Samuel is on FamilySearch Tree, the second child (and second Samuel) of Andrew Craigie and Susan Lamb, born in Coupar Angus on the 1st June 1844. He had 5 brothers and four sisters but I failed to find any children he may have had with Ellen Agnes. I have struggled to find this lady in the records. I suspect she was a widow when she married Samuel and she may have been reluctant to give her true age to census enumerators. The death of an Ellen Agnes Craigie registered in Nottingham in 1916 has her age as 78, eight years older than the Ellen of the 1901 Census.
The Third Battle of Ypres began on 31st July 1917 and August in Flanders would be the wettest in living memory. The alternative name for this three-month slog through mud is Passchendaele, a village that wouldn’t be fought over until 12th October and, what was left of it, finally taken on 6th November.
Scarborough born Benjamin Watson STORRY traveled just a short distance on this particular road to hell, with B Company, 2nd Battalion South Staffordshires. Dan Eaton records that Ben “enlisted in Beverley, had poor hearing and eyesight but felt that it was his duty to serve, and therefore did not apply to be exempted from military service.” I have no idea how long he served on the Western Front and I’m not really sure where his Company was in the second week of August. Several sources place the 2nd Battalion South Staffs in the Passchendaele campaign so he possibly watched the early August rain fall for several days before, perhaps, taking part in the Capture of Westhoek on 10th August.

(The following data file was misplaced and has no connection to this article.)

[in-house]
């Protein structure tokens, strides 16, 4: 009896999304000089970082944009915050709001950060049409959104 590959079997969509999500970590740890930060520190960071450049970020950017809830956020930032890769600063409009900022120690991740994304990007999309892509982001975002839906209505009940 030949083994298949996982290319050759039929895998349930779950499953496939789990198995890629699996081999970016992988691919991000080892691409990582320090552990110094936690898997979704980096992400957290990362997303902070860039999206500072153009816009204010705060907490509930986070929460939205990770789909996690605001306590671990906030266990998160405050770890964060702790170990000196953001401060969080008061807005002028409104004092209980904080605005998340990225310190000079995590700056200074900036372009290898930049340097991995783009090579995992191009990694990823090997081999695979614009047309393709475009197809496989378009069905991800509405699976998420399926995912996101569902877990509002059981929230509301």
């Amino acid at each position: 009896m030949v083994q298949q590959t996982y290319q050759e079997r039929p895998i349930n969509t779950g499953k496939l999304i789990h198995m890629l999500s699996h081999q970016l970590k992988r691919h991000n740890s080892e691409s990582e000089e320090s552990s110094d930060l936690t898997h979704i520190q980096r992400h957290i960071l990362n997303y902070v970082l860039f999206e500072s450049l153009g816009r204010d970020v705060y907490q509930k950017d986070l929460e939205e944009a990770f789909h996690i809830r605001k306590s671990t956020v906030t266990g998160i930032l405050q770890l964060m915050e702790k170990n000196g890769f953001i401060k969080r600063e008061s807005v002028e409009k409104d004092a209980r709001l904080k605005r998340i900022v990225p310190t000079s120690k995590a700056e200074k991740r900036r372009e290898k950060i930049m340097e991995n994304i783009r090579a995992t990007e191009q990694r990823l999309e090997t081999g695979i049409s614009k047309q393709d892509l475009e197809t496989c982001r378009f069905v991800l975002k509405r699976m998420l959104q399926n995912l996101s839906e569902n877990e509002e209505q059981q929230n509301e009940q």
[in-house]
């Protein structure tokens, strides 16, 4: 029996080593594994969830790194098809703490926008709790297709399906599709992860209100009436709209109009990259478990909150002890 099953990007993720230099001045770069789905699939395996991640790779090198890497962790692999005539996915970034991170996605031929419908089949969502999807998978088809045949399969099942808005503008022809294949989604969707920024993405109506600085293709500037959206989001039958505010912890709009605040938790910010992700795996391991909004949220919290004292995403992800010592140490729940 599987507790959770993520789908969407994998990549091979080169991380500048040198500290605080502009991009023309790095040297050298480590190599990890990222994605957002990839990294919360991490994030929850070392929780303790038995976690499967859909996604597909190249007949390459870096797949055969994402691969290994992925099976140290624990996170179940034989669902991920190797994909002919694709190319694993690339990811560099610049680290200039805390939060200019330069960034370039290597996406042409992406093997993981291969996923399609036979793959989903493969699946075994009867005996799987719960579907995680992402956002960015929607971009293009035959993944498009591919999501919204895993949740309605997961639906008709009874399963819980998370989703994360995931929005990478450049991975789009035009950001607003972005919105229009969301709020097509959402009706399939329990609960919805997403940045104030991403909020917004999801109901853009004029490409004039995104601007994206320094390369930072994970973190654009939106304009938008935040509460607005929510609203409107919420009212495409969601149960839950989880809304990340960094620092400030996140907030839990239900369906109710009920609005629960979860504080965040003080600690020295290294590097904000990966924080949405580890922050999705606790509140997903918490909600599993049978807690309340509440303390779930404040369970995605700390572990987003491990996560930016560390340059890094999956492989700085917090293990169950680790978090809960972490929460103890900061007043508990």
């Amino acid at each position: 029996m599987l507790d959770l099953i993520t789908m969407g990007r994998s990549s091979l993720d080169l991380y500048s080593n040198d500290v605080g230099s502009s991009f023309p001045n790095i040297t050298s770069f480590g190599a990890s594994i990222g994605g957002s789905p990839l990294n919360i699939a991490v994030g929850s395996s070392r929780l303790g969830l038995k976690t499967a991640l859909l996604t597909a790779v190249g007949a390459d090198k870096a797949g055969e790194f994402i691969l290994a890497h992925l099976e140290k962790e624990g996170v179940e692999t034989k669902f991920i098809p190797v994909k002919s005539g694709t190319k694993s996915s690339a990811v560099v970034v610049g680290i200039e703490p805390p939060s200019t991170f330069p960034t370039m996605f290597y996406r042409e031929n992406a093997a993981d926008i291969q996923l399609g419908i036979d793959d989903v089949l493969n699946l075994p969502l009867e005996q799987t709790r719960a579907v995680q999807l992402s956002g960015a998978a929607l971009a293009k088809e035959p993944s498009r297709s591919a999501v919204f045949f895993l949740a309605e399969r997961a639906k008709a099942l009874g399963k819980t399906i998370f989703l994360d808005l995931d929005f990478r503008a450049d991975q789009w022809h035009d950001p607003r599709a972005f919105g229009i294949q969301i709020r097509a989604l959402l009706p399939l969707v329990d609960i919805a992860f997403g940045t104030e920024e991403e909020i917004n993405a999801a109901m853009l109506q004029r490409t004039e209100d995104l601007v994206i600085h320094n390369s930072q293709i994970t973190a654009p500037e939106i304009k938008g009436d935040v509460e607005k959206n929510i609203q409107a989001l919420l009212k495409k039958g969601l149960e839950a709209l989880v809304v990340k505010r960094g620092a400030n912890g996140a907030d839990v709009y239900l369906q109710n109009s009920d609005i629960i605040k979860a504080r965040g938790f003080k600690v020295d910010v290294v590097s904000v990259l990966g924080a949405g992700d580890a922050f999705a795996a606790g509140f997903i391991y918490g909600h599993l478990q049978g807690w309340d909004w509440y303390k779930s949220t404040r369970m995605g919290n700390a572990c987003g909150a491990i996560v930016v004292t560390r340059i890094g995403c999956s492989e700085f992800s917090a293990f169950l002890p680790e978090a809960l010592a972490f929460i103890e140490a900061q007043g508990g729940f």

I mentioned yesterday the uncertainty surrounding Ben’s death, “killed in action”. Filey is a small town but even so, I had a remarkable encounter on my early morning walk today. I met my neighbour in Murray Street. He was reading his just-bought newspaper as he walked home. I said, “You must enjoy fairy stories if you’re reading that rag.” He said, “I’m looking at the football results – they’re all true.” I had to concede. “And I’ll tell you what else is true – obituaries.” I said, “Not necessarily…” and told him about Ben’s monumental inscription being at variance with the “official” date of death. My neighbour said, “Neither of those dates is necessarily correct. I have a letter informing his family that he was missing on the 9th, presumed killed.”
We will never know what Ben endured in his last hours – or days. He was 36 years old, a husband and father of four – and my next door neighbour’s great grandfather. I’m hoping my neighbour will find that letter and allow me to share it with you.
I have made a start on updating Ben’s page on the Looking at Filey Wiki. You will find links there to a number of online sources that go some way, I hope, to make him seem a real person and not just another casualty of that particularly horrendous war. On This Day lists 545 whose deaths are allocated to the 12th August 1917. Nearly all are soldiers, all but one are men. Staff Nurse ROBERTS of Queen Alexandra’s Imperial Military Nursing Service is remembered in Danygraig Cemetery Swansea.
Looking down the list I thought it had been a quiet day at sea but eleven seamen died when H M Drifter Dewey was sunk in a collision in the English Channel.
If you scroll down to Gorre British and Indian Cemetery you will see that Ben lost his life (officially) on the same day as Private DANBY, a 2nd Battalion South Staffordshire brother in arms.
Today’s Image shows that Filey Bay was flat calm this day 2013. It was a “mill pond” this morning too.